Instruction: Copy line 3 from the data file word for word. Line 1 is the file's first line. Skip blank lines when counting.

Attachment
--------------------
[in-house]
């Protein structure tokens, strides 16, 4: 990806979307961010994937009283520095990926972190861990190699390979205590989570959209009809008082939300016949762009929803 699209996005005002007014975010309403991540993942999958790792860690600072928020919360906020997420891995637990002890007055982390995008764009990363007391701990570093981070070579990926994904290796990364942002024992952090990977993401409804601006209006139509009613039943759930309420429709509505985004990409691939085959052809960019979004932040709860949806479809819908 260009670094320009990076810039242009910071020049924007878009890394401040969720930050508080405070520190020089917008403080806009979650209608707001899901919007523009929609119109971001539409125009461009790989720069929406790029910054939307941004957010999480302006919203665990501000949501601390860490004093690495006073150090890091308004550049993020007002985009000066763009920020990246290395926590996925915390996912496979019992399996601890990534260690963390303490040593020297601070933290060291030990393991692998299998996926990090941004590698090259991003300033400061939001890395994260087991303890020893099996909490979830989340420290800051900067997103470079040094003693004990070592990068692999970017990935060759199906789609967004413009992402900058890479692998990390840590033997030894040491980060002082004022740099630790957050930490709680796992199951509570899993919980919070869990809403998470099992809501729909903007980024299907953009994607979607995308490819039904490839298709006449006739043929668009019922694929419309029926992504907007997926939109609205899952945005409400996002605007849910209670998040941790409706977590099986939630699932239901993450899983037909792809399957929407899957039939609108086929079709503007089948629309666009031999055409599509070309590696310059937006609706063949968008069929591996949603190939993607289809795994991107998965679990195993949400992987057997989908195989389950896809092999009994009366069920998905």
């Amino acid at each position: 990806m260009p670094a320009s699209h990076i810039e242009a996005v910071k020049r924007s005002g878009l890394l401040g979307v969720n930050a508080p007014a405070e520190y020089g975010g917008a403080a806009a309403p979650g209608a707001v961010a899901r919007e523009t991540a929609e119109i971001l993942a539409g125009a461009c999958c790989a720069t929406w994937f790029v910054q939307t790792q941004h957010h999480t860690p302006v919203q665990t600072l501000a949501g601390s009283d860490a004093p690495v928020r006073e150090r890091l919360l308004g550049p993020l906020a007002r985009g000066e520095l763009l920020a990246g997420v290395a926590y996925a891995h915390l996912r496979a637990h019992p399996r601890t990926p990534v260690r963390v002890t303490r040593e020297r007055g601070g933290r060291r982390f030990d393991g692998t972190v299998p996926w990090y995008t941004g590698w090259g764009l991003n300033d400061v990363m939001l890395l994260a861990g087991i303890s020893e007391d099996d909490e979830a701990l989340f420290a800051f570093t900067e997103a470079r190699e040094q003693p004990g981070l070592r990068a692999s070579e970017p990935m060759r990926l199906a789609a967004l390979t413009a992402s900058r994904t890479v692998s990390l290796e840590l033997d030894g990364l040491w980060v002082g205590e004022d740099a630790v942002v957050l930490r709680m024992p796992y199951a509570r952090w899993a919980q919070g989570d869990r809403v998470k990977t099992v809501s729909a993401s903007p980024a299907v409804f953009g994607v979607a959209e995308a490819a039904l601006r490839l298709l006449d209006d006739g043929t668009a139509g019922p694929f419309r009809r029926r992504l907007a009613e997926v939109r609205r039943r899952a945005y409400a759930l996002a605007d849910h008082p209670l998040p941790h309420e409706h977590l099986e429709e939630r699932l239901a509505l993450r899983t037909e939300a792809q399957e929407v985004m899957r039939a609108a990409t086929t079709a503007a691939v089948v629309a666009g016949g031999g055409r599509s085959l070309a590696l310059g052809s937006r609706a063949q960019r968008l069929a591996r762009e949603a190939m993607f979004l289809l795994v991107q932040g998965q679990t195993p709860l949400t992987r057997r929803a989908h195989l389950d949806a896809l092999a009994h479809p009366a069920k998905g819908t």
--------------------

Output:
């Amino acid at each position: 990806m260009p670094a320009s699209h990076i810039e242009a996005v910071k020049r924007s005002g878009l890394l401040g979307v969720n930050a508080p007014a405070e520190y020089g975010g917008a403080a806009a309403p979650g209608a707001v961010a899901r919007e523009t991540a929609e119109i971001l993942a539409g125009a461009c999958c790989a720069t929406w994937f790029v910054q939307t790792q941004h957010h999480t860690p302006v919203q665990t600072l501000a949501g601390s009283d860490a004093p690495v928020r006073e150090r890091l919360l308004g550049p993020l906020a007002r985009g000066e520095l763009l920020a990246g997420v290395a926590y996925a891995h915390l996912r496979a637990h019992p399996r601890t990926p990534v260690r963390v002890t303490r040593e020297r007055g601070g933290r060291r982390f030990d393991g692998t972190v299998p996926w990090y995008t941004g590698w090259g764009l991003n300033d400061v990363m939001l890395l994260a861990g087991i303890s020893e007391d099996d909490e979830a701990l989340f420290a800051f570093t900067e997103a470079r190699e040094q003693p004990g981070l070592r990068a692999s070579e970017p990935m060759r990926l199906a789609a967004l390979t413009a992402s900058r994904t890479v692998s990390l290796e840590l033997d030894g990364l040491w980060v002082g205590e004022d740099a630790v942002v957050l930490r709680m024992p796992y199951a509570r952090w899993a919980q919070g989570d869990r809403v998470k990977t099992v809501s729909a993401s903007p980024a299907v409804f953009g994607v979607a959209e995308a490819a039904l601006r490839l298709l006449d209006d006739g043929t668009a139509g019922p694929f419309r009809r029926r992504l907007a009613e997926v939109r609205r039943r899952a945005y409400a759930l996002a605007d849910h008082p209670l998040p941790h309420e409706h977590l099986e429709e939630r699932l239901a509505l993450r899983t037909e939300a792809q399957e929407v985004m899957r039939a609108a990409t086929t079709a503007a691939v089948v629309a666009g016949g031999g055409r599509s085959l070309a590696l310059g052809s937006r609706a063949q960019r968008l069929a591996r762009e949603a190939m993607f979004l289809l795994v991107q932040g998965q679990t195993p709860l949400t992987r057997r929803a989908h195989l389950d949806a896809l092999a009994h479809p009366a069920k998905g819908t």